The Red Rocker Sammy Hagar is getting ready to release his next album. This time it's not a Chickenfoot album, and not quite a solo album either. The album, which is called Sammy Hagar and Friends, is collaboration between Hagar and a multitude of his musician buddies.
The first single to be released is "Knockdown Dragout," on which Hagar collaborates with Kid Rock, Joe Satriani, and drummer Denny Carmassi from Hagar's first band Montrose. Aside from Satriani, Hagar's other two Chickenfoot bandmates, Chad Smith and Michael Anthony, also appear on a couple of tracks. Along with Journey guitarist Neal Schon, the pair rock out with Sammy on a cover of Depeche Mode's "Personal Jesus" and the track "Going Down."
The album will be released on September 24 through Frontiers Records. Other guests on the album include Nancy Wilson of Heart, and the members of Hagar's backing band The Waboritas - David Lauser, Mona Gnader and Vic Johnson.
Drummer Jason Bonham says he's in discussions to realize his dream of performing a drum solo with a hologram of his late father, Led Zeppelin legend John Bonham.
In an interview with Legendary Rock Interviews , Bonham says there's much he would love to do in bringing his Led Zeppelin Experience tour to its full potential, although he's constrained by the limits of the footage gathered in the 1970s.
"It's imperative that I continue putting together the best shows and take it to the next level," Bonham says. "I'm talking to people about holograms, and my dream is to do the hologram drum solo with dad next to me. I am trying to work with the limited footage I have, to put it together in a way that works and is purposeful. I did not want to go onstage and play Led Zeppelin songs; there has to be more than that. I wanted to create a complete experience of what Led Zeppelin means to me, growing up around them and being part of it all my life."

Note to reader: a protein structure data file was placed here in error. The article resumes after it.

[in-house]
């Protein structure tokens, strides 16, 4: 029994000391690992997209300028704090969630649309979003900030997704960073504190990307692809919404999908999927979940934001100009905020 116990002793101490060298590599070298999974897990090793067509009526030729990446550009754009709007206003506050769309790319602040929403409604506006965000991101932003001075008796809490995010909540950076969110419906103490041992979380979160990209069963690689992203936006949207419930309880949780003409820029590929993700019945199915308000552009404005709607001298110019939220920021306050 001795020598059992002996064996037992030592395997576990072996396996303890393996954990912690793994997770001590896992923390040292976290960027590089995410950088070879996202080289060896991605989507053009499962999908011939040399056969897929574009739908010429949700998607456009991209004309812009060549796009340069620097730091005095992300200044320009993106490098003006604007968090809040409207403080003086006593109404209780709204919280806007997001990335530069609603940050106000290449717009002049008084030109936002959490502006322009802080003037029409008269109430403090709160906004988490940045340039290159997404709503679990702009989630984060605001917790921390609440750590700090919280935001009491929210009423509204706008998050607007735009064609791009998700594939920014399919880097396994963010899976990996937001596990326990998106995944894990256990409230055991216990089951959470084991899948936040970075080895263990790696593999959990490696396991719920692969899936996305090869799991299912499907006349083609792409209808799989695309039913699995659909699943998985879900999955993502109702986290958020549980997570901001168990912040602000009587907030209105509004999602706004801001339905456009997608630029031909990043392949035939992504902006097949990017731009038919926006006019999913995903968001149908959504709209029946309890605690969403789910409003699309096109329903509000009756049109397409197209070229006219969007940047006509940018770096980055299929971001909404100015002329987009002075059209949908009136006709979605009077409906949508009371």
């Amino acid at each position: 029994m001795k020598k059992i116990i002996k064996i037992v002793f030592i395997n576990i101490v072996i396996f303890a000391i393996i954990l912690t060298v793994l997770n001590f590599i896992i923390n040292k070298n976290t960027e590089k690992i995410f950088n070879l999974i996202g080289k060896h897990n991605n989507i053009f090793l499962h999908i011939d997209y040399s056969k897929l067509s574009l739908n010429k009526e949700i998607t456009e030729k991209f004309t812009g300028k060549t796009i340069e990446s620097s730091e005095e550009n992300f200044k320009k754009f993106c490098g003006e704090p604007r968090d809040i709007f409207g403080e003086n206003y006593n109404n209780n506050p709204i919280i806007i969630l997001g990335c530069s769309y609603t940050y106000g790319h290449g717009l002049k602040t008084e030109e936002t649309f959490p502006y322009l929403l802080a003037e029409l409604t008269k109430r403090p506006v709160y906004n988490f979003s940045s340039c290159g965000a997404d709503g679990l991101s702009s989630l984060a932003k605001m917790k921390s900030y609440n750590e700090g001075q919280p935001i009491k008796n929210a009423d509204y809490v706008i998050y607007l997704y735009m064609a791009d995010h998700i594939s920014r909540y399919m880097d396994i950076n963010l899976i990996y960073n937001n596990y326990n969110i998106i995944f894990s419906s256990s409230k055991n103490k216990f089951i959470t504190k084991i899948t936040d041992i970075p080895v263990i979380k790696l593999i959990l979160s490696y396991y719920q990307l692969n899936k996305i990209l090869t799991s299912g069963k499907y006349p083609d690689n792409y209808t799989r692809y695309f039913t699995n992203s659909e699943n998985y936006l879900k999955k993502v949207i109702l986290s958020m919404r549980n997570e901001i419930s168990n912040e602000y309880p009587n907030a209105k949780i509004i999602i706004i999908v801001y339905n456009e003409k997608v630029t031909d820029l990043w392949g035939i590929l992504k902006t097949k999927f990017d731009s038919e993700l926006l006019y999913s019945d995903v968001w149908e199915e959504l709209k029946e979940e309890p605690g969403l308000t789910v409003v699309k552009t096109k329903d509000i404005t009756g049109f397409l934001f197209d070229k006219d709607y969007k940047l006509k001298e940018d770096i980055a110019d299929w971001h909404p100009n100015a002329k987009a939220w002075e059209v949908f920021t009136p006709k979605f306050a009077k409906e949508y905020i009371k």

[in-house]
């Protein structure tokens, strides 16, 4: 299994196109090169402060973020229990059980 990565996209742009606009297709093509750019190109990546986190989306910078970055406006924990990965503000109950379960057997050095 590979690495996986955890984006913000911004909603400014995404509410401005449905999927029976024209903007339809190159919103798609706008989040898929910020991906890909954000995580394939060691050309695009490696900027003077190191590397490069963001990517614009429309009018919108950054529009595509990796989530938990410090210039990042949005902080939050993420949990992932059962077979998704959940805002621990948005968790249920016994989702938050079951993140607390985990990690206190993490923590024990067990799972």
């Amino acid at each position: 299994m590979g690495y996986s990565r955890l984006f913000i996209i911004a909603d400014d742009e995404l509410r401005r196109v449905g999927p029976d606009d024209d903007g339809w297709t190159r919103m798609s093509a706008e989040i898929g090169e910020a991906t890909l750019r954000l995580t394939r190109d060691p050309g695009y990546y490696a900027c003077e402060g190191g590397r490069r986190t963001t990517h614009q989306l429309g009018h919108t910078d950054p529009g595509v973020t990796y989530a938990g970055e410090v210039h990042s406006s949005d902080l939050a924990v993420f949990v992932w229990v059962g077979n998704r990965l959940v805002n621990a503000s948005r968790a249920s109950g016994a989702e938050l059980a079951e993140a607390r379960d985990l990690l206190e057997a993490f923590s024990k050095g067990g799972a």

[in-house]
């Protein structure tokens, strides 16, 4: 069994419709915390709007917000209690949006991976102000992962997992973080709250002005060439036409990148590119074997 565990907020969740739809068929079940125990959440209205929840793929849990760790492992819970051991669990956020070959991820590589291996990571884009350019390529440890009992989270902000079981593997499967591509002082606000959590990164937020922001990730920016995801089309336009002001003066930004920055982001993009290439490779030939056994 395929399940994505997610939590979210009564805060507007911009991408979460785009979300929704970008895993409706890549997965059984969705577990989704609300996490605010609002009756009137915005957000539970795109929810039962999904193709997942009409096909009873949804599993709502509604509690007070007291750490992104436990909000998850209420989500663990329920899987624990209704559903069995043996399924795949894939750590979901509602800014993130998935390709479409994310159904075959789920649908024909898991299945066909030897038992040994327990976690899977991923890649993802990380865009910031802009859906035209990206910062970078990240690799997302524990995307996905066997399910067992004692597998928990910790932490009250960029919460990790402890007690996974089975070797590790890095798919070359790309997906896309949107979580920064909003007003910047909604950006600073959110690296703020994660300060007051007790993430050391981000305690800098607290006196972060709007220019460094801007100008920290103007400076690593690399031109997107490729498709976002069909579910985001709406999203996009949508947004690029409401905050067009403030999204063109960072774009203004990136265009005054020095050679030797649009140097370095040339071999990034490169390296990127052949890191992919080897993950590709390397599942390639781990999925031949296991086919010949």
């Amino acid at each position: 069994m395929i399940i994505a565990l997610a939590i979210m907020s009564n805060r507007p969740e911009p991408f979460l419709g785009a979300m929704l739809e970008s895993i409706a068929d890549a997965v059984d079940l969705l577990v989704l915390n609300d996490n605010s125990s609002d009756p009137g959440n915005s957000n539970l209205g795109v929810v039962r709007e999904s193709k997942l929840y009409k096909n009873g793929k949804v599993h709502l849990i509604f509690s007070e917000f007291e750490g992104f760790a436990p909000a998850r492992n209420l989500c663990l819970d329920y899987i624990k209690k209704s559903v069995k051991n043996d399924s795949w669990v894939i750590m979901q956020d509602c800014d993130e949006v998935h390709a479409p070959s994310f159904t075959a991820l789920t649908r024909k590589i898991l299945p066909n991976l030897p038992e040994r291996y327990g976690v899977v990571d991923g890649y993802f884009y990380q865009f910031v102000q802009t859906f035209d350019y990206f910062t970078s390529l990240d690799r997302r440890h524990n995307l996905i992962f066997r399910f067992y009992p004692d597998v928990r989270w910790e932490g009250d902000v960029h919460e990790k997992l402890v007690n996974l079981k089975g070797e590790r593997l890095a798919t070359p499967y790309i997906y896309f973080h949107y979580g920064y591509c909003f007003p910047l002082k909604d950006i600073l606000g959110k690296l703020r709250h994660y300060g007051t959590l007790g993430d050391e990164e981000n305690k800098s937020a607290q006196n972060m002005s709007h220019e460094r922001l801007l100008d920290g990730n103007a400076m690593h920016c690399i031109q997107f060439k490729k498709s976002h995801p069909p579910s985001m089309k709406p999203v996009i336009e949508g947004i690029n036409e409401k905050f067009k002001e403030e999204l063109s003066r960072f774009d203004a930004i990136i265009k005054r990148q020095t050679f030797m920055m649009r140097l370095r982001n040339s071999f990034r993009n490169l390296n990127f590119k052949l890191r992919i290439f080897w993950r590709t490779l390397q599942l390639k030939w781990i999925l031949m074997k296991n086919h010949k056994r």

Bonham also opened up about what it was like growing up with a famous father. "When he was at home he was dad. I really didn’t know the other side of him until I grew older and was working and spending time with people who knew him. As I grew older, Jimmy and Robert could tell me the stories! The guys were so young back then, everything they were achieving was before they were even in their thirties, before he was even 25 he had already recorded Led Zeppelin IV, which is one of the biggest selling record albums of all time. He’d done so much by that time but he was still a kid really."
Few musicians affected those close to him as profoundly as Duane Allman did. Time and again, surviving friends and musician-peers remember him not just for his prowess on guitar, but also for his personal charisma, his leadership skills and his devotion to those who comprised his inner circle. Below we’ve collected some of the more incisive remembrances about Allman and his lasting impact. Please chime in with your own thoughts in the comments section.